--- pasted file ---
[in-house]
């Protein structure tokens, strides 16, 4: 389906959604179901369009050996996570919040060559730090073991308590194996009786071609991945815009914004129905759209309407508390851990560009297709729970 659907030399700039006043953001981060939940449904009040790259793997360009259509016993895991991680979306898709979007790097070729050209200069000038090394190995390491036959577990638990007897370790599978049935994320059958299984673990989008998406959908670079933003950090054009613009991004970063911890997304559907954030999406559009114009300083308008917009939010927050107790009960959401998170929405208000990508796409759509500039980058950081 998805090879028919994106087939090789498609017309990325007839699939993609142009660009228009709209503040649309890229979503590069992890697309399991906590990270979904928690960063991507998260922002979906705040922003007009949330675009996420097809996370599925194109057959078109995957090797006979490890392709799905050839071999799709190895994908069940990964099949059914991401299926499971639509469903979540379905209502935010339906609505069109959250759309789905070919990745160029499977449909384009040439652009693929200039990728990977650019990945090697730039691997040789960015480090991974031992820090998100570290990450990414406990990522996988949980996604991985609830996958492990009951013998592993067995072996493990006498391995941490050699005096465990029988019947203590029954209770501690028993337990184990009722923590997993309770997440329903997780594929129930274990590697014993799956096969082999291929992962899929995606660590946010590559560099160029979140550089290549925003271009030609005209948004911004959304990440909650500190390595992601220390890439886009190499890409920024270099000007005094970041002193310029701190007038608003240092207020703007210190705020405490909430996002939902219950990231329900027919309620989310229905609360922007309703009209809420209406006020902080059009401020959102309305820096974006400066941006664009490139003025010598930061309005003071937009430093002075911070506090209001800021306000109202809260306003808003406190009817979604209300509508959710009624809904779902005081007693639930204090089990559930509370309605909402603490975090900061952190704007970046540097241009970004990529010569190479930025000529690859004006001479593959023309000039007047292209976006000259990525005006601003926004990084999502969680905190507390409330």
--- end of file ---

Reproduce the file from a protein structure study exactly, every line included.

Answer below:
[in-house]
């Protein structure tokens, strides 16, 4: 389906959604179901369009050996996570919040060559730090073991308590194996009786071609991945815009914004129905759209309407508390851990560009297709729970 659907030399700039006043953001981060939940449904009040790259793997360009259509016993895991991680979306898709979007790097070729050209200069000038090394190995390491036959577990638990007897370790599978049935994320059958299984673990989008998406959908670079933003950090054009613009991004970063911890997304559907954030999406559009114009300083308008917009939010927050107790009960959401998170929405208000990508796409759509500039980058950081 998805090879028919994106087939090789498609017309990325007839699939993609142009660009228009709209503040649309890229979503590069992890697309399991906590990270979904928690960063991507998260922002979906705040922003007009949330675009996420097809996370599925194109057959078109995957090797006979490890392709799905050839071999799709190895994908069940990964099949059914991401299926499971639509469903979540379905209502935010339906609505069109959250759309789905070919990745160029499977449909384009040439652009693929200039990728990977650019990945090697730039691997040789960015480090991974031992820090998100570290990450990414406990990522996988949980996604991985609830996958492990009951013998592993067995072996493990006498391995941490050699005096465990029988019947203590029954209770501690028993337990184990009722923590997993309770997440329903997780594929129930274990590697014993799956096969082999291929992962899929995606660590946010590559560099160029979140550089290549925003271009030609005209948004911004959304990440909650500190390595992601220390890439886009190499890409920024270099000007005094970041002193310029701190007038608003240092207020703007210190705020405490909430996002939902219950990231329900027919309620989310229905609360922007309703009209809420209406006020902080059009401020959102309305820096974006400066941006664009490139003025010598930061309005003071937009430093002075911070506090209001800021306000109202809260306003808003406190009817979604209300509508959710009624809904779902005081007693639930204090089990559930509370309605909402603490975090900061952190704007970046540097241009970004990529010569190479930025000529690859004006001479593959023309000039007047292209976006000259990525005006601003926004990084999502969680905190507390409330």